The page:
The role of HCU in hybrid cars focuses on the problem of the motor/generator in the hybrid system. Although it cannot stand alone, the HCU has an important role in adjusting the motor rotation conditions to the driver’s demands through the gas pedal they press.

MCU – Motor control unit

The motor control unit or MCU is something that is already common for electric motor enthusiasts. It’s just that for those who are engaged in the automotive sector, it feels ‘a little’ foreign when ICE is rampant until now. The MCU that manufacturers apply to hybrid cars is slightly different from the MCU for general electric motor control.

HCU vs MCU vs ECU vs TCU
MCU on a hybrid car. Image source: evt

An example is the CP series MCU. The CP Series motor control unit (MCU) with DSP-based control is specially designed for electric drive vehicles including hybrid cars. This MCU includes an efficient IGBT module for high power density and reliability.

The MCU configures the motor speed and torque after receiving comments from the ECU (engine control unit) via CAN-bus communication. The MCU converts the battery pack’s DC power source into an AC power supply to drive the drive motor. During vehicle braking, the MCU can regenerate DC power back to the battery for recharging. An efficient cooling system enables high power density and performance. Protection includes against overcurrent, overvoltage, and overtemperature.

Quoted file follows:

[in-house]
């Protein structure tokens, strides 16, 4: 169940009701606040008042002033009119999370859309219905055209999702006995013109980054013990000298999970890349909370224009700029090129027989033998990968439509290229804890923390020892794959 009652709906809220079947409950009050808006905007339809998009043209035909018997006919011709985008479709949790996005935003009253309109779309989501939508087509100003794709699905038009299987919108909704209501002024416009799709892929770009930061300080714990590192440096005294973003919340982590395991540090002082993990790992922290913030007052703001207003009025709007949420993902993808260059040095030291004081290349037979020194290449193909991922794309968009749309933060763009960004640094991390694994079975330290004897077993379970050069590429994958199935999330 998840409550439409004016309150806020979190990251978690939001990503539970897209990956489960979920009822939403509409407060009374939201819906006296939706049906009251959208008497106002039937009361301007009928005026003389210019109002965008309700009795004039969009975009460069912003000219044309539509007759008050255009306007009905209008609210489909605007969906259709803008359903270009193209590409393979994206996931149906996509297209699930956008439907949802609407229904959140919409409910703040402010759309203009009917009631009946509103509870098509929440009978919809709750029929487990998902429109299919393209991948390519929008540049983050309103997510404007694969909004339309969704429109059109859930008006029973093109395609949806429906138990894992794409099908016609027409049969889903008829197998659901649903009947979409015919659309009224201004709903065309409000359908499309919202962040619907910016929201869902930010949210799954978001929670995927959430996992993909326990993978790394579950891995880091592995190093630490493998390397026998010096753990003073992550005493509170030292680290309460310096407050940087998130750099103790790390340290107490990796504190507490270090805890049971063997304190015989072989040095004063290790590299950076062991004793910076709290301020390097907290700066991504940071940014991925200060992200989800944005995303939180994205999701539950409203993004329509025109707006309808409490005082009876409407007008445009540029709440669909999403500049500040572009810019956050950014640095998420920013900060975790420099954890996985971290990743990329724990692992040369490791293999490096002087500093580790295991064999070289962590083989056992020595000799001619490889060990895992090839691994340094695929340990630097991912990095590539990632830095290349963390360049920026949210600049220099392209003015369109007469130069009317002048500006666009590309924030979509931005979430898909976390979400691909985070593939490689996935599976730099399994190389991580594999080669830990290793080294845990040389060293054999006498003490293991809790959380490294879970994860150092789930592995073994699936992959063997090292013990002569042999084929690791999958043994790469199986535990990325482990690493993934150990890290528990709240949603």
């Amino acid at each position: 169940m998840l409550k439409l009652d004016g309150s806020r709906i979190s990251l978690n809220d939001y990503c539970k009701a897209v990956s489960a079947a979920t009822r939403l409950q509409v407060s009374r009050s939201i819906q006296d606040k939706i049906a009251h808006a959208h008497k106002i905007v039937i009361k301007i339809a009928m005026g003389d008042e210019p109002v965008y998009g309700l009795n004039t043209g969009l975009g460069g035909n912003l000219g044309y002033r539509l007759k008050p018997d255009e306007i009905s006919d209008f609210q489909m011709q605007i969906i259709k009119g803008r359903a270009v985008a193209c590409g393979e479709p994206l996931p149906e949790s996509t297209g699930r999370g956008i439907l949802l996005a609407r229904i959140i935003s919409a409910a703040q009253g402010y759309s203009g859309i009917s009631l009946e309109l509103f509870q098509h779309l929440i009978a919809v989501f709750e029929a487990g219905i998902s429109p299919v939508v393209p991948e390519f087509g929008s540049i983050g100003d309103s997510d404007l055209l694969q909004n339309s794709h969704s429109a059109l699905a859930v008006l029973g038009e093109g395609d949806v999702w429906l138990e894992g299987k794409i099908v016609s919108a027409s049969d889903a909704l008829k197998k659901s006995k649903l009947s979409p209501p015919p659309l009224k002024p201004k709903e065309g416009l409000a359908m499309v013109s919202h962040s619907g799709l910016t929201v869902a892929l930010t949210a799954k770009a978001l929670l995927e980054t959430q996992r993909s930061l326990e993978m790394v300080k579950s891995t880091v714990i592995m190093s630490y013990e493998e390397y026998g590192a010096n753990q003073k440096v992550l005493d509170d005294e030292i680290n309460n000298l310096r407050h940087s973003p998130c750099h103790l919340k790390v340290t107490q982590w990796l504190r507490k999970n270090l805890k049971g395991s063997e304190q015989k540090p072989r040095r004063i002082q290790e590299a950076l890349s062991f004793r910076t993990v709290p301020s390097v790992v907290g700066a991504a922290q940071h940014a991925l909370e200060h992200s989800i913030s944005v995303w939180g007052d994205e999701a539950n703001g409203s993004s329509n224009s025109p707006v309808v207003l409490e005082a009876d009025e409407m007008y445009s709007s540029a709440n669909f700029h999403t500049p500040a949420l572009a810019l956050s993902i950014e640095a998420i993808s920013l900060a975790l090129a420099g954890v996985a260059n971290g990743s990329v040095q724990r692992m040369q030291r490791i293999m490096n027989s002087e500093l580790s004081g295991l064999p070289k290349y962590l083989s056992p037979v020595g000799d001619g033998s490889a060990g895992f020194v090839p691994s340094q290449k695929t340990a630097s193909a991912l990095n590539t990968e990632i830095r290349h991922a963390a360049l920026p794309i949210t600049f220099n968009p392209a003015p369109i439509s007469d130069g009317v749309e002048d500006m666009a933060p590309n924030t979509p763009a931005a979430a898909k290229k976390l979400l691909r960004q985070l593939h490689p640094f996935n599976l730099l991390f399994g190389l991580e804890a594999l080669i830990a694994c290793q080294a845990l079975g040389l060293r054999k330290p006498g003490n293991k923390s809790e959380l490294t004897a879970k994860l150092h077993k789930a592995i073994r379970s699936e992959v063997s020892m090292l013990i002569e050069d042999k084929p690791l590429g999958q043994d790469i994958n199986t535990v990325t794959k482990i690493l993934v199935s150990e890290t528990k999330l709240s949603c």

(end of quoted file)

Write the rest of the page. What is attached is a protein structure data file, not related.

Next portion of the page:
ECU – Engine Control Unit

ECU: The ECU is the computer that runs all the other systems in a car. It controls your engine and makes sure everything is operating within normal limits, as well as providing safety features. This system, also known as an electronic control module, is typically located under the steering wheel.

The ECU on hybrid cars is the same as the ECU for internal combustion cars, especially for gasoline engines. ECU has similarities with other terms such as ECM (electronic control module) and PCM (powertrain control module). However, there are some who claim to be different between the two.

Read more: ECM vs PCM vs ECU what are the differences?

TCU – Transmission Control Module

HCU vs MCU vs ECU vs TCU
TCU on a hybrid car.

The transmission control unit (TCU) is a control unit that controls the transmission of a car. This includes also hybrid cars. We also know the TCU by the name of the transmission control module (TCM), or gearbox control unit (GCU). The control that TCU does is controlled electronically.

Similar systems are used in conjunction with various semi-automatic transmissions, purely for automation and clutch drive. The TCU in modern automatic transmissions generally uses sensors from the vehicle, as well as data in the engine control unit (ECU). The goal is to calculate how and when to change gears in a vehicle for optimal performance, fuel economy, and gearshift quality.